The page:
Make "room" for your instruments by keeping bass, guitar and drums at a lower level so you can hear vocals and softer instruments. Having said that, record each track at as high an input as possible without going into the "red" and introducing distortion. It's better to bump the levels down than to try and boost them up because they were recorded too soft.

Use effects sparingly and sprinkle not drown or you'll turn everything into a mushy noise.

Adding a little reverb to vocals can make your singers stand out but too much will kill it.

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Audio recording software. This enables your computer to record and edit audio and MIDI tracks. You can also purchase plugins which are programs designed to add effects and various instruments to your recording toolkit.

Sound card designed for audio and MIDI. Types are available for both Windows and Mac computers. If you already have a fairly recent computer and are on a very tight budget this can be the least expensive option.

Outboard audio interface. This unit is designed to run on a Mac and uses a firewire connection. Other units are produced to work with a USB connection for Windows. These usually are more capable than a sound cards. The larger units can have several inputs for microphones and instruments as well as adjustments and effects.

Multitrack recorder. An alternative to purchasing a computer - ideal for putting together quick recordings and burning a CD. Most allow you to transfer your recordings to your computer for further work.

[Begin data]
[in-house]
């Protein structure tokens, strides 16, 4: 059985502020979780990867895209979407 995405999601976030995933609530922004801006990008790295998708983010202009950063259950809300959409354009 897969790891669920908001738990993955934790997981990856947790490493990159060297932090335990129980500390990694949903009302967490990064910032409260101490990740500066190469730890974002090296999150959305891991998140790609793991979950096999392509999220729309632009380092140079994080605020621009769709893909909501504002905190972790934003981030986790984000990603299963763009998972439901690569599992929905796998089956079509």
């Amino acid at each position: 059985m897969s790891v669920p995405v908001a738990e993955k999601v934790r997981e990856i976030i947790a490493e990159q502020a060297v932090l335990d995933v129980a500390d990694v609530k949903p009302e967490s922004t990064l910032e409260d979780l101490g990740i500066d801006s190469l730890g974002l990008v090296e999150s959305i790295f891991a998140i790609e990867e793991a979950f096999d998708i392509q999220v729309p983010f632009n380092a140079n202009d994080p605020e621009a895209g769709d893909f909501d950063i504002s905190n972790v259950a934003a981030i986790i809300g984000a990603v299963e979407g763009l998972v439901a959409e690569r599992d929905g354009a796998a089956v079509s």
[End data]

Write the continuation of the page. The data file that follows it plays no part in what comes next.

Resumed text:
A dynamic microphone - SM58. This is an industry standard for vocal recordings on stage.

Professional monitoring headphones. Designed for comfort and good sound. Invaluable for recording over a backing track and keeping your neighbors happy.

Mixing desk. When you have several instruments playing at once you'll need one of these to set levels and tweak each input to get the best mix before it goes any further.

Monitor Speakers. These are designed to reproduce your recordings faithfully so you can then work on your adjustments to your final mix.

Audio Workstation. These units are a step up from the cheaper Multitrack recorders and produce better quality sound with more features overall.


Most recording software allows you to actually monitor the music you are recording so you can have a virtual recording studio within your computer. This is a screenshot of my recording software in action.


A studio condensor mic with shockmount.

Helpful Books On Recording


Microphone and instrument cables come in different grades of quality. The better ones are shielded with a woven wire braid under the rubber casing and have durable XLR connectors.


A boom Microphone stand. This is a shorter unit which makes it ideal for acoustic guitars and placing in front of drums and electric guitar amplifiers.


An instrument preamp. Notice the outputs at the back for both quarter inch jacks (ie on a guitar lead) and XLR (microphone leads). Microphone preamps use XLR inputs so keep this in mind when choosing your preamp.


A Direct Injection box (DI) Most commonly used to route signal from a keyboard or guitar to a mixing desk and also to the player's own amp at the same time. this helps to prevent any hum from the amp going to the desk and reduces or increases the signal so it is usable for recording or live playing.